Greek Prime Minister Alexis Tsipras resigned Thursday and called early elections, an attempt to get a new, stronger mandate to implement a three-year bailout program that sparked a rebellion within his radical left party.
In a televised address to the nation, Tsipras said his government had gotten the best deal possible for the country when it agreed to an 86 billion euro ($95 billion) bailout from other eurozone countries.
The rescue was all that kept Greece from a disastrous exit from the euro but came with strict terms to cut spending and raise taxes — the very measures Tsipras had pledged to fight when he won elections in January.
His U-turn in accepting the demands by the country’s creditors led to outrage among hardliners in his Syriza party, with dozens voting against him during the bailout’s ratification in parliament last week, which was approved thanks to support from opposition parties.
Tsipras has insisted that although he disagrees with the conditions of the bailout terms, he had no choice but to accept and implement them to keep Greece in the euro, which the vast majority of Greeks want.
With the country’s finances now secured, Tsipras said he felt obliged to let the Greek people evaluate his work.
“Now that this difficult cycle has ended … I feel the deep moral and political obligation to set before your judgment everything I have done, both right and wrong, the achievements and the omissions,” he said in the address. “The popular mandate I received on January 25 has exhausted its limits.”
Tsipras formally submitted his resignation to the country’s president, Prokopis Pavlopoulos to begin the election process. This will involve letting the two main opposition parties — the conservative New Democracy and the Nazi-inspired Golden Dawn — try to form a government. Each party can spend up to three days trying to do so, and New Democracy leader Evangelos Meimarakis said he will use his available time. Neither party, however, is expected to have the support in parliament to be able to form a government.
Tsipras did not mention a date for the election, although it will have to be held within the next month, with government officials saying Sept. 20 is the likeliest date.
The European Union’s executive Commission said it “takes note” of the election announcement. “Broad support for (bailout deal) and sticking to commitments will be key for success,” spokeswoman Annika Breidthardt said in a tweet.
Tsipras had delayed a decision on whether to call new elections until after Greece received the first installment from the bailout and made a debt repayment to the European Central Bank, both of which it did Thursday.
Despite his policy U-turn, Tsipras continues to enjoy popular support and was far ahead of his opposition rivals in opinion polls, although none have been published since the bailout agreement was finalized.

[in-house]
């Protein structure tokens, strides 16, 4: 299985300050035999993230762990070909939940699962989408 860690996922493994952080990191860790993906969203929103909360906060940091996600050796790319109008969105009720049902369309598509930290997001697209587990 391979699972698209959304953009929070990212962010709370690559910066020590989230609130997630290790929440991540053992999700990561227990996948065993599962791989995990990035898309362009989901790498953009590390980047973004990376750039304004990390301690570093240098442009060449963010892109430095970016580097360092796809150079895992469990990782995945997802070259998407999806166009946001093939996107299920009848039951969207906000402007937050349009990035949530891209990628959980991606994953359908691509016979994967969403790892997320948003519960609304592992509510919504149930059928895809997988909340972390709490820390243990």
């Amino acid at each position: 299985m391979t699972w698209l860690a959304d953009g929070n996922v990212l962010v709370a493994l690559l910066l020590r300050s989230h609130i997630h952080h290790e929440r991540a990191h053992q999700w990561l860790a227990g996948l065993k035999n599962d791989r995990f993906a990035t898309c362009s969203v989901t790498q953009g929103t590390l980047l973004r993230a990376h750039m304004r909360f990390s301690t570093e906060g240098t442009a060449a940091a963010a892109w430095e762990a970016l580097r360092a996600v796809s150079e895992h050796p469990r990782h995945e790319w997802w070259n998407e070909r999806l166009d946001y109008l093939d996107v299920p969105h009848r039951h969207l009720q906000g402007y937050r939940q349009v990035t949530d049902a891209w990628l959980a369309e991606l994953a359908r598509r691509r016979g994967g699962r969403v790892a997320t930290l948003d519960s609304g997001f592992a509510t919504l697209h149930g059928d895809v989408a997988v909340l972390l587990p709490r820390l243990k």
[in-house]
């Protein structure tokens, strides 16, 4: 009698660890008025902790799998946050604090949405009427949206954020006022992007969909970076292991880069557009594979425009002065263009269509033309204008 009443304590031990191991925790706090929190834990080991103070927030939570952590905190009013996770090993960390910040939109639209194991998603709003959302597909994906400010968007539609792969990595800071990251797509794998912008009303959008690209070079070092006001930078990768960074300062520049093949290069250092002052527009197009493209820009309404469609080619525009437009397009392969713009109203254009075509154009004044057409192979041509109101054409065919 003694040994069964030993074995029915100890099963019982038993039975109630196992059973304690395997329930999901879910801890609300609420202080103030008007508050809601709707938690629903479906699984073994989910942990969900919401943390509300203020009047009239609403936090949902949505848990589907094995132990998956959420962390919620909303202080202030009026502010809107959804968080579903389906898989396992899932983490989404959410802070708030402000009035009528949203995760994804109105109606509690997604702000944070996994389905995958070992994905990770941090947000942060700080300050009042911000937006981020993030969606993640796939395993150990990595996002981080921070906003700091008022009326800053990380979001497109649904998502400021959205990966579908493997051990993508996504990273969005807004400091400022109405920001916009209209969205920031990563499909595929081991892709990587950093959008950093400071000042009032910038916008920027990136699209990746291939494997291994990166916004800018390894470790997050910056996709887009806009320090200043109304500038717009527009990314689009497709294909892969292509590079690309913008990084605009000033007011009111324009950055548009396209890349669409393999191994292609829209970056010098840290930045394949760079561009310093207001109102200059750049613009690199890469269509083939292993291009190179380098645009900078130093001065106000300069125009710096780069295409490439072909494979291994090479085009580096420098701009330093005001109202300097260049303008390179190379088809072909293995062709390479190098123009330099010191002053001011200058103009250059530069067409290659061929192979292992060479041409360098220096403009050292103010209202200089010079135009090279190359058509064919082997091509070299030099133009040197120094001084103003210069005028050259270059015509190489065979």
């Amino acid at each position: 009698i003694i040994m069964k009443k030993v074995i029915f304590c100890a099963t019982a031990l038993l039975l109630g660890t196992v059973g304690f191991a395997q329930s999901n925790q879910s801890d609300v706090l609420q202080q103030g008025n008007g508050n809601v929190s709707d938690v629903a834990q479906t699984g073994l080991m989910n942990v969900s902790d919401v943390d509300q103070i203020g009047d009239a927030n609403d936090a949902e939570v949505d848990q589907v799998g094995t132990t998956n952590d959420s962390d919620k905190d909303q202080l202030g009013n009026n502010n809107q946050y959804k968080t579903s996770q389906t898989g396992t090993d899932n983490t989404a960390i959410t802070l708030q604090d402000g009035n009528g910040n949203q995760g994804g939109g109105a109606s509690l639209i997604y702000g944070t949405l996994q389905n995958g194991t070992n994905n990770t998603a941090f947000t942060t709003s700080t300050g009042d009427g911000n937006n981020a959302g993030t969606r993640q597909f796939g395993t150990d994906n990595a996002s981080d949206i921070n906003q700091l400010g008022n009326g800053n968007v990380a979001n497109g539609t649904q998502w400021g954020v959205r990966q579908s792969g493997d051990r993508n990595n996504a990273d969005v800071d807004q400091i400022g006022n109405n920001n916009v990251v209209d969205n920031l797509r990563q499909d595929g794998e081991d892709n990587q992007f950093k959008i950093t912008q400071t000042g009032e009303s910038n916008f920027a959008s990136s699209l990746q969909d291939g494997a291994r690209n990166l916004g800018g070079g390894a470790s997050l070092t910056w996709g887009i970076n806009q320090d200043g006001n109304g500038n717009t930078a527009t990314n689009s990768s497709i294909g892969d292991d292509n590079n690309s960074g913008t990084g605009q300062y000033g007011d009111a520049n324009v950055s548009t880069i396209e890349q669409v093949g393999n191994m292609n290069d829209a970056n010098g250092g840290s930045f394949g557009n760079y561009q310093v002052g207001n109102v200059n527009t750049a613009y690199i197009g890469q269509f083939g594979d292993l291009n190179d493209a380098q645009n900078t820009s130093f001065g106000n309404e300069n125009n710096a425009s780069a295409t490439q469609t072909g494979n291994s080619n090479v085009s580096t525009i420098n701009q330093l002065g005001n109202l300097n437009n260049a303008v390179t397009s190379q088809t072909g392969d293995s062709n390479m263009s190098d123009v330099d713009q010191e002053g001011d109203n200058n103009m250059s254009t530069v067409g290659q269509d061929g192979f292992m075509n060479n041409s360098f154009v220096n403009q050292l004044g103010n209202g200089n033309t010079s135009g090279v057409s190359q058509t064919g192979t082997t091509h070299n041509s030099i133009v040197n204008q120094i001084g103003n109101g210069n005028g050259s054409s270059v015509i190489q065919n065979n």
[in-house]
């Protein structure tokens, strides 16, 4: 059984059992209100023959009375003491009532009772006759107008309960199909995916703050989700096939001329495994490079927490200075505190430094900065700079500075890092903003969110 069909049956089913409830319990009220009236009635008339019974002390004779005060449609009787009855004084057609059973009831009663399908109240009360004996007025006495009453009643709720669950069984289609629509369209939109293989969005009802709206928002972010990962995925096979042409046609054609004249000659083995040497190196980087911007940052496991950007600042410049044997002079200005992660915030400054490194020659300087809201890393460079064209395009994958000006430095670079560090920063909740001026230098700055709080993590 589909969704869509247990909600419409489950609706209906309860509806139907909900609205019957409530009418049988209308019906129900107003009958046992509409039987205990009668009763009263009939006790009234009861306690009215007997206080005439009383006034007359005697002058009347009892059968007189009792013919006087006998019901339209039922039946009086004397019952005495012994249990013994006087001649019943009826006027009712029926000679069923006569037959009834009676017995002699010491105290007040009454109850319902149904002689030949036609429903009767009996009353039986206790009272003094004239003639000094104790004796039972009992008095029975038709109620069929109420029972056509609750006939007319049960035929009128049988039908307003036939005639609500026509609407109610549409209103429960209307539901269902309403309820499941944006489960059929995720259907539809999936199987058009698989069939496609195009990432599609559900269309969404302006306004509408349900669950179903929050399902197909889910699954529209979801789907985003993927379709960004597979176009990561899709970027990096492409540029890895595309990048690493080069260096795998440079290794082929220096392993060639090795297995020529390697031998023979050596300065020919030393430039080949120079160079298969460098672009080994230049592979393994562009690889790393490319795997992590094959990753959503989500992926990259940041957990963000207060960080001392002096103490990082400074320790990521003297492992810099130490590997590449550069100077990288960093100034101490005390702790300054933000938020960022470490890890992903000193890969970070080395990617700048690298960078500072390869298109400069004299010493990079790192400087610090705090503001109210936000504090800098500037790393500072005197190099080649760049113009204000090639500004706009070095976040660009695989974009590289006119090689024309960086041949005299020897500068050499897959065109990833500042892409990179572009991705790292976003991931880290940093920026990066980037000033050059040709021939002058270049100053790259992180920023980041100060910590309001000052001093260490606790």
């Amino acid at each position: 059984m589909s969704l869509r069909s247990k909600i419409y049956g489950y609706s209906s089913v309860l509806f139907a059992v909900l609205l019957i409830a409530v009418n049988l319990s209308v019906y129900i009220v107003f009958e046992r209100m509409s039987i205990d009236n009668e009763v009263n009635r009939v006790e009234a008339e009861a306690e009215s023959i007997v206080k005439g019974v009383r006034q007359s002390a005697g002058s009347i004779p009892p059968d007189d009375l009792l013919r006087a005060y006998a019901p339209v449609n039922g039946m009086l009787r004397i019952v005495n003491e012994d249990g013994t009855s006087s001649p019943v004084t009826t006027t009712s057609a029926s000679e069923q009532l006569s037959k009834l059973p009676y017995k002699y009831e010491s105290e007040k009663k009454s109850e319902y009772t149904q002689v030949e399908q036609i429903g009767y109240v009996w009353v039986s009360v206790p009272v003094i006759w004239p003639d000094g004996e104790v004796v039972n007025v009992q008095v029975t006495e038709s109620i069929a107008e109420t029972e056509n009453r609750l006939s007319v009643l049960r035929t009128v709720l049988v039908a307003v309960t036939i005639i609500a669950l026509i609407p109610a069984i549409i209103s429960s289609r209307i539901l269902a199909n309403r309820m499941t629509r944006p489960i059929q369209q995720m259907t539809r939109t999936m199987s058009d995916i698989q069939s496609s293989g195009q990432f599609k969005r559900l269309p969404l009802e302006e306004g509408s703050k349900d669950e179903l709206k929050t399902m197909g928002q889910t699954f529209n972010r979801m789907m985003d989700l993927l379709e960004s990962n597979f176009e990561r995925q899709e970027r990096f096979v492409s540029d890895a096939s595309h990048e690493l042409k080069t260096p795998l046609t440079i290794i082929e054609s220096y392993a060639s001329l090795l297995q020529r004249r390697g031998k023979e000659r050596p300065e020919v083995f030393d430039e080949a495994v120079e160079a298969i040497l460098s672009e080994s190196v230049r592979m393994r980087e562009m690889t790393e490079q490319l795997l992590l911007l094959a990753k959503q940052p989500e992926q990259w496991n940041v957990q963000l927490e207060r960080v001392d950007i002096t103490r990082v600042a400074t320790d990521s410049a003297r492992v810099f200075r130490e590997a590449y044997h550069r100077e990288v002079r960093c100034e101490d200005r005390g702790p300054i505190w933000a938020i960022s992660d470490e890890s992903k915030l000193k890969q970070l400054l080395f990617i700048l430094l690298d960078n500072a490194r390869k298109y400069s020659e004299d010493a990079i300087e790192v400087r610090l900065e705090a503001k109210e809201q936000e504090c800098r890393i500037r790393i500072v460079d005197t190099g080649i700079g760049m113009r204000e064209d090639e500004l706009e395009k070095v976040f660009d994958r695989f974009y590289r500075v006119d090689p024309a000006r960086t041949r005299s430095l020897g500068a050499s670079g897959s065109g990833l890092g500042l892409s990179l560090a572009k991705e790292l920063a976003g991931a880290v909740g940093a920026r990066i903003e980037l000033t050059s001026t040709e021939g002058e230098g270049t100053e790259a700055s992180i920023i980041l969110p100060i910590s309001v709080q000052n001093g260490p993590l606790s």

Tsipras will also be calculating that he might get a better election result if polls are held before voters feel the impact of the steep tax hikes and spending cuts demanded by the bailout program.
In his Thursday night address, he acknowledged the bailout deal was not what his anti-austerity government had wanted.
“I wish to be fully frank with you. We did not achieve the agreement that we were hoping for before the January elections,” he said. “But … (the agreement we have) was the best anyone could have achieved. We are obliged to observe this agreement, but at the same time we will do our utmost to minimize its negative consequences. Our target will be to regain our sovereignty from our creditors as soon as possible.”
If Tsipras wins the elections, a new mandate will allow him to move away from the hardliners in his party, some of whom have openly advocated leaving the euro and returning to the drachma. The hardliners, including prominent members such as former energy minister Panagiotis Lafazanis and possibly the flamboyant former finance minister, Yanis Varoufakis, are likely to split from Syriza.
Some analysts took the reports of early elections as an indication that Greece will struggle to implement the terms of its bailout.
“Given its anti-austerity roots, the remaining Syriza party will still struggle to implement the demanding bailout conditions, especially in the likely event that Greece sinks further into recession,” said Jennifer McKeown, senior European economist at Capital Economics. “And major reforms seem unlikely to be passed in the period running up to the election.”
However, initial reaction from European authorities appeared cautiously optimistic. Martin Selmayr, head of the cabinet of European Commission President Jean-Claude Juncker, tweeted that quick elections “can be a way to broaden support for (the bailout) stability support program.”
The political uncertainty took its toll on the market, with the Athens Stock Exchange closing 3.5% on election speculation.
“For the stock markets it is a factor of uncertainty,” said analyst Evangelos Sioutis, head of equities at Guardian Trust Securities.
Greek banking is still restricted under capital controls imposed in late June to stem a bank run sparked after Tsipras called a referendum on creditor proposals for reforms following a breakdown in bailout negotiations. There are weekly limits on cash withdrawals and Greeks can only transfer up to 500 euros abroad per month. Companies have faced problems paying suppliers abroad, with all international payments requiring a laborious process of approval by a special finance ministry committee.
“Greece has capital controls, the economy is choking, and we will now have uncertainty from elections, so you understand that it has been a difficult month,” Sioutis said.